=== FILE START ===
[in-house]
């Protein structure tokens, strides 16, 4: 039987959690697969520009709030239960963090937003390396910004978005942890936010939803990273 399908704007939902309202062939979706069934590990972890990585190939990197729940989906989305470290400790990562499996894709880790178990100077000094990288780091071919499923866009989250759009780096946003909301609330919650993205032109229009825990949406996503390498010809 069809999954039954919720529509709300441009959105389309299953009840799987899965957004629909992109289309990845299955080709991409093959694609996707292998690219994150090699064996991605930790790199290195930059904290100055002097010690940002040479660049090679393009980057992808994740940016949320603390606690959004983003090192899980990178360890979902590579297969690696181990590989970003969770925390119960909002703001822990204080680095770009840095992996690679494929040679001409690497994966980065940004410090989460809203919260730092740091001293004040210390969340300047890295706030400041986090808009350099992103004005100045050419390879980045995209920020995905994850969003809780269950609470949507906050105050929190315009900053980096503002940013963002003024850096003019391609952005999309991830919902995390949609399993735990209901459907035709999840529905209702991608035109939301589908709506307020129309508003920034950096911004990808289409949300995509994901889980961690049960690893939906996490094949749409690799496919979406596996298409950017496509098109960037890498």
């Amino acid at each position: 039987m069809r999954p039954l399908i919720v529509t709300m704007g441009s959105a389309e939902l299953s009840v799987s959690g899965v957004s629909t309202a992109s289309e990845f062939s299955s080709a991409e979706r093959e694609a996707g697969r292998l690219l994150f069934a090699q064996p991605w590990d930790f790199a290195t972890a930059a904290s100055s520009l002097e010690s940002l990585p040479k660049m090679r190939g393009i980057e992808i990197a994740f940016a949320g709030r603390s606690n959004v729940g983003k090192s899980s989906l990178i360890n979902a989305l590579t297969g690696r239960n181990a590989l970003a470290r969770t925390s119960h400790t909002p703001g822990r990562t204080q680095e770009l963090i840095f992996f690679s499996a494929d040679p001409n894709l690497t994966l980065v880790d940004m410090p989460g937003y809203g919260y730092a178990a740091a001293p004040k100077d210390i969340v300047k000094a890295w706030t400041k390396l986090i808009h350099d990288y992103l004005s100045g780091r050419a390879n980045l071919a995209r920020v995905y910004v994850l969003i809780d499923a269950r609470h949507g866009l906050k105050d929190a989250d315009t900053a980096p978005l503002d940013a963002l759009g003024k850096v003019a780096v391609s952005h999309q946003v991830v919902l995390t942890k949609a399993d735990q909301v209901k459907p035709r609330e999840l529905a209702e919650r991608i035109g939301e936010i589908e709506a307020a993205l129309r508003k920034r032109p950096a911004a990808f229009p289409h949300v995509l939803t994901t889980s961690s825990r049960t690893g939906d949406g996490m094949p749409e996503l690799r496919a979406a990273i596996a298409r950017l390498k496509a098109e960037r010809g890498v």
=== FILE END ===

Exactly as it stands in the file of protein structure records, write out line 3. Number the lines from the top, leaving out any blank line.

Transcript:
């Amino acid at each position: 039987m069809r999954p039954l399908i919720v529509t709300m704007g441009s959105a389309e939902l299953s009840v799987s959690g899965v957004s629909t309202a992109s289309e990845f062939s299955s080709a991409e979706r093959e694609a996707g697969r292998l690219l994150f069934a090699q064996p991605w590990d930790f790199a290195t972890a930059a904290s100055s520009l002097e010690s940002l990585p040479k660049m090679r190939g393009i980057e992808i990197a994740f940016a949320g709030r603390s606690n959004v729940g983003k090192s899980s989906l990178i360890n979902a989305l590579t297969g690696r239960n181990a590989l970003a470290r969770t925390s119960h400790t909002p703001g822990r990562t204080q680095e770009l963090i840095f992996f690679s499996a494929d040679p001409n894709l690497t994966l980065v880790d940004m410090p989460g937003y809203g919260y730092a178990a740091a001293p004040k100077d210390i969340v300047k000094a890295w706030t400041k390396l986090i808009h350099d990288y992103l004005s100045g780091r050419a390879n980045l071919a995209r920020v995905y910004v994850l969003i809780d499923a269950r609470h949507g866009l906050k105050d929190a989250d315009t900053a980096p978005l503002d940013a963002l759009g003024k850096v003019a780096v391609s952005h999309q946003v991830v919902l995390t942890k949609a399993d735990q909301v209901k459907p035709r609330e999840l529905a209702e919650r991608i035109g939301e936010i589908e709506a307020a993205l129309r508003k920034r032109p950096a911004a990808f229009p289409h949300v995509l939803t994901t889980s961690s825990r049960t690893g939906d949406g996490m094949p749409e996503l690799r496919a979406a990273i596996a298409r950017l390498k496509a098109e960037r010809g890498v």